A recent study carried out by forest scientists from Freiburg and the Senckenberg Biodiversity and Climate Research Centre in Frankfurt a. M. has revealed that climate change can significantly impact the ecosystem services provided by tropical forests in Central America, with potential economic costs.
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The study found that climate change could result in a decline in climate regulation and habitat availability in 24-62% of the study area, depending on the scenario. This could result in annual economic costs ranging from 51 to 314 billion dollars by the end of the 21st century. The research was reported in Nature Communications.
The research underlines the global relevance of tropical forests, which provide essential ecosystem services like climate regulation and habitat provision for biodiversity. On the other hand, climate change has the potential to damage these functions with substantial economic consequences.
The study emphasizes the importance of considering the economic implications of climate change-induced impacts on tropical forests in Central America, as well as the urgency of addressing climate change in order to reduce potential losses in ecosystem services and associated economic costs. More research and conservation efforts are needed to better understand and mitigate the effects of climate change on tropical forests and the ecological services they offer.
Global Biodiversity Hotspots
One of the study’s researchers, Lukas Baumbach, emphasized the significance of tropical forests in Central America as carbon sinks and biodiversity habitats. Due to their great species richness, these forests play an important role in climate regulation by sequestering carbon dioxide from the atmosphere.
They are also known as global biodiversity hotspots. However, there has been little research into how climate change can alter these ecosystem services, as well as the economic consequences on Central America’s forest ecosystems.
This research helps fill this knowledge gap by providing insights into the potential impacts of climate change on the services provided by tropical forests in Central America.
The findings highlight the need to consider the economic costs associated with the potential reduction in climate regulation and habitat provision due to climate change.
This information can be used to support policy and conservation activities to minimize climate change's effects on tropical forests, safeguard their vital ecosystem services, and conserve their biodiversity.
According to the researchers’ study, the reduction of ecosystem services in Central America’s tropical forests, primarily tropical dry forests and montane rainforests, is more dramatic due to climate effects.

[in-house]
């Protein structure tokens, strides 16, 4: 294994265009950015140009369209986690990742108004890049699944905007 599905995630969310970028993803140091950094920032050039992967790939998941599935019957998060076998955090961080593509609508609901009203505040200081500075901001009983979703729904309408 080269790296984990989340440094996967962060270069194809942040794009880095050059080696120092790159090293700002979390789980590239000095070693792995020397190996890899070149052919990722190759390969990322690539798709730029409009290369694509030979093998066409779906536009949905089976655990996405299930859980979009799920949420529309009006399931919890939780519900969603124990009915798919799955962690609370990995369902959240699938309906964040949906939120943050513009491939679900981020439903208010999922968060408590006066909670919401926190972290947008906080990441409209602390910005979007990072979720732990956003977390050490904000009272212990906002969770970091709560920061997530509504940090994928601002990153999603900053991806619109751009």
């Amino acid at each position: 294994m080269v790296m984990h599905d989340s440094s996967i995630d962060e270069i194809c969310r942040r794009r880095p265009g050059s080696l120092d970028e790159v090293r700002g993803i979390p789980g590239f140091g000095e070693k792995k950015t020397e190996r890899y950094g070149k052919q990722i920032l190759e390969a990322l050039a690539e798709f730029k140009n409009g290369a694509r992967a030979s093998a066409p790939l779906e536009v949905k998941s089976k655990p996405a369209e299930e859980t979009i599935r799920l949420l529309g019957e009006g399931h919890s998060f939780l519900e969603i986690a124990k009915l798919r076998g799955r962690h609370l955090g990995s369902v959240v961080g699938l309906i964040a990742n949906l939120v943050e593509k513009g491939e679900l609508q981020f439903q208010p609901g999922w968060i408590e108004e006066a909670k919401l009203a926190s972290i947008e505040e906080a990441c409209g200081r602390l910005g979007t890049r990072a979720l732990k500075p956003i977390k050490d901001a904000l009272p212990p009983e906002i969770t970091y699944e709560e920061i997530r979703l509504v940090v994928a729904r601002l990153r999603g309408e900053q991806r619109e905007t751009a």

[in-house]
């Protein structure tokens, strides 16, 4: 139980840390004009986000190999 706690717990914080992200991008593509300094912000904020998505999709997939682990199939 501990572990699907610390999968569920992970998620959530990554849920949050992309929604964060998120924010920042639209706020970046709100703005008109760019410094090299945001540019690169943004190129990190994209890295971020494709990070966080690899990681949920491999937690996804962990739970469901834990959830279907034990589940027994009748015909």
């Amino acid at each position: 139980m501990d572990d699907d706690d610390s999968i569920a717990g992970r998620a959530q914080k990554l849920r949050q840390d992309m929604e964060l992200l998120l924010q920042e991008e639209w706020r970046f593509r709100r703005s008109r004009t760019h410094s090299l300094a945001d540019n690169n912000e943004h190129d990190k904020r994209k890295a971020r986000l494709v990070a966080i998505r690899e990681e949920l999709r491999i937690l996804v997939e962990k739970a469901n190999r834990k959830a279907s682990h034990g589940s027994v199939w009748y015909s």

Economic losses connected with these shifts can be significant, especially in countries with low GDP, reaching up to 335% of GDP. Notably, the costs of reduced habitat provision were found to outweigh the costs of decreased carbon storage or climate regulation in most scenarios.
This suggests that the economic costs of climate change on biodiversity and habitat provision may be greater than the costs of carbon storage or climate regulation services.
This conclusion emphasizes the need to take into account the various characteristics of ecosystem services, such as habitat provision, when assessing the economic implications of climate change on tropical forests.
It emphasizes the importance of using integrated techniques to account for tropical forests’ multiple values and functions in economic analyses, policymaking, and conservation activities. Conservation techniques that prioritize biodiversity protection and habitat provision, particularly in disadvantaged countries with limited economic resources, may be important for offsetting the economic losses linked to changes in ecosystem services in Central America’s tropical forests.
First Assessment of Economic Impact
The research highlights the need for a more comprehensive approach when assessing the economic impacts of climate change on tropical forests in Central America. While carbon regulation has frequently been the primary focus due to the economic value associated with carbon markets, the study underlines the economic significance of additional ecosystem services supplied by tropical forests in addition to carbon storage and climate regulation.
The findings show that tropical forests should be recognized and considered for their numerous services, such as habitat providing biodiversity conservation, and other ecosystem functions.
By providing insight into the economic significance of other ecosystem services, the research highlights the need to take a holistic approach to assess the impacts of climate change on tropical forests.
This includes examining the varied values and functions of tropical forests beyond their role as carbon sinks and the economic consequences associated with changes in habitat availability and biodiversity conservation.
Integrating this larger understanding of ecosystem services into economic analyses, policymaking, and conservation activities can help ensure that tropical forests' full range of benefits is considered and appropriately accounted for in decision-making processes.
The results of the study emphasize the importance of taking a more comprehensive approach that recognizes and values the multiple ecosystem services provided by tropical forests, in addition to climate regulation, to truly comprehend and identify the economic impacts of climate change on these valuable ecosystems.
Baumbach, L., et al. (2023). High economic costs of reduced carbon sinks and declining biome stability in Central American forests. Nature Communications. doi.org/10.1038/s41467-023-37796-z.